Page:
As I have written about here, the corporate bond market has become toxic due to increased leverage levels, the record issuance of low-quality bonds, and leveraged loans (this cycle’s poster boy for excess). All of this has been made possible by the synchronized global central bank policy of lowering interest rates to zero (or below zero) after the Global Financial Crisis.
Chart 1: Ratio of U.S. Corporate Debt to GDP
Chart 2: BBB Share of Corporate Debt Outstanding
The Coming Credit Event
It seems highy likely that such excess will culminate in a credit event that will mark the end of the current expansion and set the stage for the next bull market. Unlike the last cycle, this credit event is unlikely to involve the banks (at least in the U.S.) since they are much better capitalized compared to where they were in 2007-8.
However, there will likely be significant bank stress in Europe with German, Italian, and Spanish banks already showing signs of extreme distress. For instance, Deutsche Bank is most likely technically insolvent already, but will almost certainly be merged with Commerzbank. As the old saying goes, two wrongs don’t make a right, and the merger will not solve the German banking problem.
The combined entity will likely by nationalized to some extent as German government investment is required to restore the balance sheet.
Chart 3: European Banks – 20-Year Charts
So where will the credit event be located? Most likely in the countries and non-financial sectors that have become the most leveraged. Healthcare, Consumer Discretionary, Consumer Staples, Energy, and Utilities all stand out as overleveraged U.S. sectors ripe for a credit event.
Chart 4: U.S. Net Debt to EBITDA by Sector
Chart 5: Global Corporate Debt, Ex-Financials by Region
Of course, governments have led the way in the debt explosion with only Germany eliminating the debt it created after the Global Financial Crisis.
Chart 6: Central Government Debt
In aggregate, the world has gone from $100 trillion in total debt in 2003 to $247 trillion in total debt in 2018. Over that time household and financial firm debt has roughly doubled while non-financial firm and government debt has roughly tripled. None of that is sustainable. As many have observed, it takes more and more debt to produce a dollar of growth.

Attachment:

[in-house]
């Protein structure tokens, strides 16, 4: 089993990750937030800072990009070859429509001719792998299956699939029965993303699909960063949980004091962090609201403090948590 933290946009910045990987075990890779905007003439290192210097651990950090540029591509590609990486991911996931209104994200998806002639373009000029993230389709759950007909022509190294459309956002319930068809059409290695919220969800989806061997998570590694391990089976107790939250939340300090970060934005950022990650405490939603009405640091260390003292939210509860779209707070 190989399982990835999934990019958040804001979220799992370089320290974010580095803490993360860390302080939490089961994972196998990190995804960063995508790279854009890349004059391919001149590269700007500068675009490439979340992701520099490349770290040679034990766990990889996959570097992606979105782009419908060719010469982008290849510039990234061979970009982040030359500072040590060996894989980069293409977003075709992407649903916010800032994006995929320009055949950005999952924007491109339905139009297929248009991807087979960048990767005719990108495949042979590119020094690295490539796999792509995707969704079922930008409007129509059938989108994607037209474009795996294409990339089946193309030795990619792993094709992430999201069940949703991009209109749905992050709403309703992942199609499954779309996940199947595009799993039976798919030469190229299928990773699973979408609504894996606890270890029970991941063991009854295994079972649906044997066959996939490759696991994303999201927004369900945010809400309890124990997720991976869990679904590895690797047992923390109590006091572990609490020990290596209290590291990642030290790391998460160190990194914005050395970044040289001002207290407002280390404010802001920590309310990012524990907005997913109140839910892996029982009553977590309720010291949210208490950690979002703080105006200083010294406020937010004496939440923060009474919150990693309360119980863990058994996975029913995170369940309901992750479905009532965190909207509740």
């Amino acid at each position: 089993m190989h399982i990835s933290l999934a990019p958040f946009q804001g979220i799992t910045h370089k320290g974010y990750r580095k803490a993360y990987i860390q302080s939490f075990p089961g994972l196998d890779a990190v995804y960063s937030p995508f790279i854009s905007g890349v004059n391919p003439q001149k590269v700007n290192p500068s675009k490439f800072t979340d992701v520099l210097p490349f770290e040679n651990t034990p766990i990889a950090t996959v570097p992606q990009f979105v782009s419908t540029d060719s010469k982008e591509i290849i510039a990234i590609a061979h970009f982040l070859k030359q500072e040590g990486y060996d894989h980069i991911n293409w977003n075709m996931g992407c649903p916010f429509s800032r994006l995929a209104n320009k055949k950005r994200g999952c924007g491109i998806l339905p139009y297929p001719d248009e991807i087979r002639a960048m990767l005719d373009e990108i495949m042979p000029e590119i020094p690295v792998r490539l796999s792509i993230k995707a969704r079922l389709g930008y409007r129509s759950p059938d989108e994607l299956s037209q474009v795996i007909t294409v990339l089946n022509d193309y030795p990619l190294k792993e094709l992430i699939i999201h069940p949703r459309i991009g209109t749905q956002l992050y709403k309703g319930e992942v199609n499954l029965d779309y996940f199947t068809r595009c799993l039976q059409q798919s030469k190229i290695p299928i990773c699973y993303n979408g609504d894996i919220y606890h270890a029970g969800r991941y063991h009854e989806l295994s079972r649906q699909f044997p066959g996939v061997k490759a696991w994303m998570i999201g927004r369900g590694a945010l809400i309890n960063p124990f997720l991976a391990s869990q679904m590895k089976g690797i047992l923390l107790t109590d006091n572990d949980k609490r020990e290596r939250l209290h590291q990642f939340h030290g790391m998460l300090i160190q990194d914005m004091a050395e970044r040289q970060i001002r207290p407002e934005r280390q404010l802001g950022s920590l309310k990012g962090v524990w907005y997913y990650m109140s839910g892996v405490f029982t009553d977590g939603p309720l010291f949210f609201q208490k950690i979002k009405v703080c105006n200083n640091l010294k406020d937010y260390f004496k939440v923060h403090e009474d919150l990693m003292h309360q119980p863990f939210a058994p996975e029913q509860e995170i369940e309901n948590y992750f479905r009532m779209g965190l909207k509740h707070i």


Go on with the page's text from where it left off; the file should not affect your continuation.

Chart 7: Change in Global Debt
Bond Market Volatility
While many market observers follow the VIX volatility index, which measures the volatility of S&P 500 Index futures, fewer are familiar with the MOVE index, which measures the volatility of the U.S. Treasury yield curve. While the MOVE index does not have as big of percentage changes as the VIX, almost every market selloff ends with the MOVE index ramping to equal the percentage VIX move.
As can be seen the chart below, the MOVE index is only 50 percent of the VIX, near all-time lows (bottom pane).
Chart 8: MOVE v. VIX Volatility
There’s no way the biggest and longest credit expansion in the history of the world ends in a credit whimper. Stick around for the bang, it should be something.
 Sam Goldfarb and Rachel Louis Ensign; Corporate Debt is Reaching Record Levels; The Wall Street Journal; December 29, 2018; Available at: https://www.wsj.com/articles/corporate-debt-is-reaching-record-levels-11546099201?emailToken=e7179daa588e424af140ac57665b311cTEf3KFuTyhJpQHMawh756brCS/rvE3Qjyc/KaN2KuqVTMYWU/VDRaK8BQChXNNBQ/CmC0r0kXTQNDV6oomWgDWcHxjS3dHxVa6MLoVUrarQ%3D&reflink=article_gmail_share; Accessed January 7, 2019.
 Bloomberg. January 4, 2017. Deutsche Bank; Commerzbank; Unicredit; and Banca Monte Dei Paschi Siena.
 Supriya Menon, Pictet Asset Management; “Corporate borrowing: cause for caution?”; June 2018; Available at: https://www.am.pictet/en/us/global-articles/2018/market-views/in-brief/corporate-debt-problem; Accessed January 4, 2019.
 Aaron Kuriloff; Taking Stock of the World’s Debt; January 2, 2019; the Wall Street Journal; Available at: https://www.wsj.com/articles/taking-stock-of-the-worlds-debt-11545906600?emailToken=7e3c4438ace6f1ac9abd08284574b167iK2vdzjBhv4mk9g7zS5U+PeTFTiIk2YyabLR2pxTDdot+xGxJB2xWwKIDTeBvlpjB+0cN+dXk+hfAflcblfY6w%3D%3D&reflink=article_gmail_share; Accessed January 7, 2019.
 Bloomberg; The Year in Money (2018); Available at: https://www.bloomberg.com/graphics/2018-year-in-money/?utm_campaign=socialflow-organic&utm_source=twitter&utm_content=business&utm_medium=social&cmpid=socialflow-twitter-business; Accessed January 7, 2019.
 Bloomberg. January 7, 2019.